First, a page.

Aggravated DUI In Florida: What Does It Mean?

Aggravated DUI

DUI stands for Driving Under the Influence. It means a person drove a vehicle while under the influence of alcohol or drugs. These substances impair a person’s ability to drive. Drunk driving can cause a car accident or costly speed limit violations. It can even lead to injury, death and jail time. To avoid these outcomes and the loss of driving privileges, don’t drink and drive.

DUI In Florida

Sometimes we don’t follow through on our best intentions. This is especially true when alcohol clouds our thoughts. It is good to know the law should you ever be pulled over for suspected DUI in Florida.

The legal limit for blood alcohol content (BAC) is .08% in every state. If your BAC level meets or exceeds this limit, you’ll be charged DUI. Florida DUI laws are very strict. A DUI offense is a first degree misdemeanor. This means it’s less serious than a felony charge. First offenders should consult with a DUI defense attorney. They may be able to help reduce your DUI to a Reckless Driving conviction.

What Is An Aggravated DUI?

If aggravating factors are present in your case, a DUI becomes an aggravated DUI. It is also known as Felony DUI or Extreme DUI. It is usually considered a felony instead of a misdemeanor and carries more penalties. Aggravating factors can vary between states. Below are some that appear in Florida state law.


It is a serious offense if you are pulled over for DUI with minor children present. This is also the case if you are pulled over in a school zone.


Drunk driving with a suspended or revoked license shows complete disregard for the law. Penalties increase when people do this, resulting in aggravated DUI.


If a driver has a dui conviction already on their record, then they are a repeat offender. They have broken the law at least twice. The court will be less lenient in these kinds of cases. The prior DUI conviction could have happened in Florida or out-of-state. Stricter penalties are given so the person won’t keep repeating the same mistake.


Seriously or fatally injuring another person is cause for an aggravated DUI charge.


The addition of an excessive speed charge results in an aggravated DUI. Driving 30 miles per hour or more over the posted speed limit is considered excessive. Reckless driving is factored in as well. It is defined as a willful disregard for the safety of others. Driving the wrong way on a one way street or on the wrong side of the road are reckless acts. Ignoring traffic signals, the presence of children and speed limits are all factors too.


You’ll be charged with an aggravated DUI if your BAC level is two or more times the legal limit. Your blood alcohol concentration would be .08% or above. The amount of alcohol you can drink before reaching the legal limit differs from person to person. There are three tests used to determine BAC. Blood and urine chemical tests are performed by trained medical staff. A breath test via breathalyzer is the most common test. It is conducted by a police officer. You can refuse the test, but be aware it can lead to driver’s license suspension. Findings from these tests can be presented as evidence in court.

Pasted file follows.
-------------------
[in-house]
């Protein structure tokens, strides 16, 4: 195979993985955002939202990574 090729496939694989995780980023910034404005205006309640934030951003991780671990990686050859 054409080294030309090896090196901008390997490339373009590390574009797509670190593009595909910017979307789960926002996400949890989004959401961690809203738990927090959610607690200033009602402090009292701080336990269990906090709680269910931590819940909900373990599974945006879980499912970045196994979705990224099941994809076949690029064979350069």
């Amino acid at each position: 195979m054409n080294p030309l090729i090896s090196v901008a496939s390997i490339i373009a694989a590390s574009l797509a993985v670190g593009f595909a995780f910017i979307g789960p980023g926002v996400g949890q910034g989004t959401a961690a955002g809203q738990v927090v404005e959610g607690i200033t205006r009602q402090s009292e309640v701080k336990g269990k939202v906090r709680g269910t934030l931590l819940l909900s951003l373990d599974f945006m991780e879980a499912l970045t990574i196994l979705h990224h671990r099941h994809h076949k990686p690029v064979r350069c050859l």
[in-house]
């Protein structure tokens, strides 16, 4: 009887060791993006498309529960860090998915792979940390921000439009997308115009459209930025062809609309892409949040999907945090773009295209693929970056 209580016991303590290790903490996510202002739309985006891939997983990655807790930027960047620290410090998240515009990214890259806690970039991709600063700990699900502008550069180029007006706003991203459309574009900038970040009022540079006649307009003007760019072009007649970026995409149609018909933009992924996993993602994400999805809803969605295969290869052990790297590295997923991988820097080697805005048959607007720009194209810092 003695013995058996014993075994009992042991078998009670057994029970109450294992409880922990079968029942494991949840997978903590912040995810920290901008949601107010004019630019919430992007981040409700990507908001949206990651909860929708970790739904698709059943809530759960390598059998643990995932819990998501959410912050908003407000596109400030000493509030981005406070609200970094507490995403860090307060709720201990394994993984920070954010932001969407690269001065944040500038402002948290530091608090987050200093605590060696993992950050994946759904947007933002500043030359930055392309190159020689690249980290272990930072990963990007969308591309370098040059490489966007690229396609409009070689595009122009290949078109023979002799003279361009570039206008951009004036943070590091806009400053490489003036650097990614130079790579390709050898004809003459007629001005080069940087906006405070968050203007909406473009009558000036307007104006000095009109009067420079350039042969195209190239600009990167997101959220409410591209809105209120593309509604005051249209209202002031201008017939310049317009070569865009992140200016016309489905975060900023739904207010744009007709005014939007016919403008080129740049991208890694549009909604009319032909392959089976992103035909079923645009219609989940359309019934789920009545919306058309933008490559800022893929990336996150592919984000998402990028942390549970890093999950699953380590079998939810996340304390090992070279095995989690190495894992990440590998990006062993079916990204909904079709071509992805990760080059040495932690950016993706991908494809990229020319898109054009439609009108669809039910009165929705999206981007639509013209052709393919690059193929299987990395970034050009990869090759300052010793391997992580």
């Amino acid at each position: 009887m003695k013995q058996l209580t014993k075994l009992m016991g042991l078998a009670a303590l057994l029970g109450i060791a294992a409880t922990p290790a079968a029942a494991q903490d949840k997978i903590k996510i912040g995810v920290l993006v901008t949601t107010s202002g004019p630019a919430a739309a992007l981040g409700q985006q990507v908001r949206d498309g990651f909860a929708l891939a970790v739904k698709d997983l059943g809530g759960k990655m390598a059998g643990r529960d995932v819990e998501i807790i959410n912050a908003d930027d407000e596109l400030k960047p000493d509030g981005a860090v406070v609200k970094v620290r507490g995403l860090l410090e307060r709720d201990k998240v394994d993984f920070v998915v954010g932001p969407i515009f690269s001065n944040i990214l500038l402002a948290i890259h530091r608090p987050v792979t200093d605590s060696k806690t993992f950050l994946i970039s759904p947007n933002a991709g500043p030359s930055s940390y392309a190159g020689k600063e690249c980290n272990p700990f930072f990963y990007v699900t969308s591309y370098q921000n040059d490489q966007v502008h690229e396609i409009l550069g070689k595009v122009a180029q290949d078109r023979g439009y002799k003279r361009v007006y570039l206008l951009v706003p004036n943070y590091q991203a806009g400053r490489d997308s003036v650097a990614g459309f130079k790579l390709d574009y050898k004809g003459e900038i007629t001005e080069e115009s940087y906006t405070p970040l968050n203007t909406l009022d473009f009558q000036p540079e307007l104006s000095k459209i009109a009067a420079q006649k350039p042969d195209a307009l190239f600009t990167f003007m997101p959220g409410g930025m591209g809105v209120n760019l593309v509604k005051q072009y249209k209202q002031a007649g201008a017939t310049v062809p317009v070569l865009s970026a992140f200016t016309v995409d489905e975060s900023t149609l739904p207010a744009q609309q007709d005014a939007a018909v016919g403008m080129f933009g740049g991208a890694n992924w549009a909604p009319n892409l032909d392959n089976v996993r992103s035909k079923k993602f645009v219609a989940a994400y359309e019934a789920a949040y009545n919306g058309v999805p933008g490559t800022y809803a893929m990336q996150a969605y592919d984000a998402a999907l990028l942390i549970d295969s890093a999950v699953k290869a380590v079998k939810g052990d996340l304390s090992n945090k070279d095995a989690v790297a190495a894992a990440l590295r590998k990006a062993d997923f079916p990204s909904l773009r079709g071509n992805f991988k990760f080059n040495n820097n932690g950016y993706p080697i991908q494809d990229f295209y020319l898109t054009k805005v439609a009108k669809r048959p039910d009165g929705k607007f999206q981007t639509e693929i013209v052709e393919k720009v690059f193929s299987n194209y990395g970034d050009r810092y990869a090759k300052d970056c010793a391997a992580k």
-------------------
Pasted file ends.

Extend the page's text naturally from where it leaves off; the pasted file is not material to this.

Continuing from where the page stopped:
DUI Vs. Aggravated DUI

The presence of aggravating factors is not the only difference between a DUI and an aggravated DUI. The penalties differ as well. Drivers with an aggravated DUI charge may face greater penalties as shown below.

DUIAggravated DUI
$250-$500 fine$2,000-$5,000 fine
50 hours community service50 hours community service
Probation (1 year max.)Probation (5 years max.)
Prison sentence (6 months max.)Imprisonment in State Prison (5 years max.)
License revocation (minimum of 180 days)License revocation (for life)
DUI school (12 hours)DUI school (21 hours)
Vehicle impounded (10 days)Vehicle impounded (90 days)
Mandatory use of ignition interlock device
Alcohol treatment program
Permanent criminal record with felony conviction
Pay reparations for personal injury and/or property damage


This above chart is just a quick summary of the possible DUI conviction penalties. There are many levels of offenders and factors that influence the outcome of each case. It should be noted though that for first time offenders, there is no mandatory minimum for imprisonment. For second offenders within 5 years, the minimum term for prison is 10 days. For your third offense within 10 years, you are jailed for at least 30 days. If you caused a fatality, your minimum mandatory sentence is 4 years in state prison.

Aggravated DUI Defense

First time and repeat offenders should always seek out counsel from a qualified lawyer. DUI can be a difficult charge to face. You’ll need an attorney with experience in criminal defense and DUI law. There are many DUI defense strategiesthat can be employed to help you beat a charge. Your case should be looked at in detail, especially if issues with the police and their investigation methods occured. DUI defense attorneys can help explain the law and represent you in court. Contact Denmon & Pearlman today for a free consultation to discuss your situation.

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